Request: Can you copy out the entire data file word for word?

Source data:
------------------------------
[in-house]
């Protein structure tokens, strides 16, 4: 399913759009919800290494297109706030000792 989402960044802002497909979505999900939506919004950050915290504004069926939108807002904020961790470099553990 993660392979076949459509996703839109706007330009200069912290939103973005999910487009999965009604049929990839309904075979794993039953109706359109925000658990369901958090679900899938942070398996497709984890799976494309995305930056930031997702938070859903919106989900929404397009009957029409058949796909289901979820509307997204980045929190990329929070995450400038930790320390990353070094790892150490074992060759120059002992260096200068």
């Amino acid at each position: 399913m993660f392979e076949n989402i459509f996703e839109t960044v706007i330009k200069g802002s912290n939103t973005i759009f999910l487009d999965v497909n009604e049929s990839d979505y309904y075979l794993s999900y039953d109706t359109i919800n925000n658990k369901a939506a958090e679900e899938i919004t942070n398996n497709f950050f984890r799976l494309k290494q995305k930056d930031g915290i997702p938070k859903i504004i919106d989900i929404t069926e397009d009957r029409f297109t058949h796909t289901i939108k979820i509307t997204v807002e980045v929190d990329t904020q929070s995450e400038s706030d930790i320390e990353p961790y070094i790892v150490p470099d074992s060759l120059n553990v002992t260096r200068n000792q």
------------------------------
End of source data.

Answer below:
[in-house]
């Protein structure tokens, strides 16, 4: 399913759009919800290494297109706030000792 989402960044802002497909979505999900939506919004950050915290504004069926939108807002904020961790470099553990 993660392979076949459509996703839109706007330009200069912290939103973005999910487009999965009604049929990839309904075979794993039953109706359109925000658990369901958090679900899938942070398996497709984890799976494309995305930056930031997702938070859903919106989900929404397009009957029409058949796909289901979820509307997204980045929190990329929070995450400038930790320390990353070094790892150490074992060759120059002992260096200068």
């Amino acid at each position: 399913m993660f392979e076949n989402i459509f996703e839109t960044v706007i330009k200069g802002s912290n939103t973005i759009f999910l487009d999965v497909n009604e049929s990839d979505y309904y075979l794993s999900y039953d109706t359109i919800n925000n658990k369901a939506a958090e679900e899938i919004t942070n398996n497709f950050f984890r799976l494309k290494q995305k930056d930031g915290i997702p938070k859903i504004i919106d989900i929404t069926e397009d009957r029409f297109t058949h796909t289901i939108k979820i509307t997204v807002e980045v929190d990329t904020q929070s995450e400038s706030d930790i320390e990353p961790y070094i790892v150490p470099d074992s060759l120059n553990v002992t260096r200068n000792q």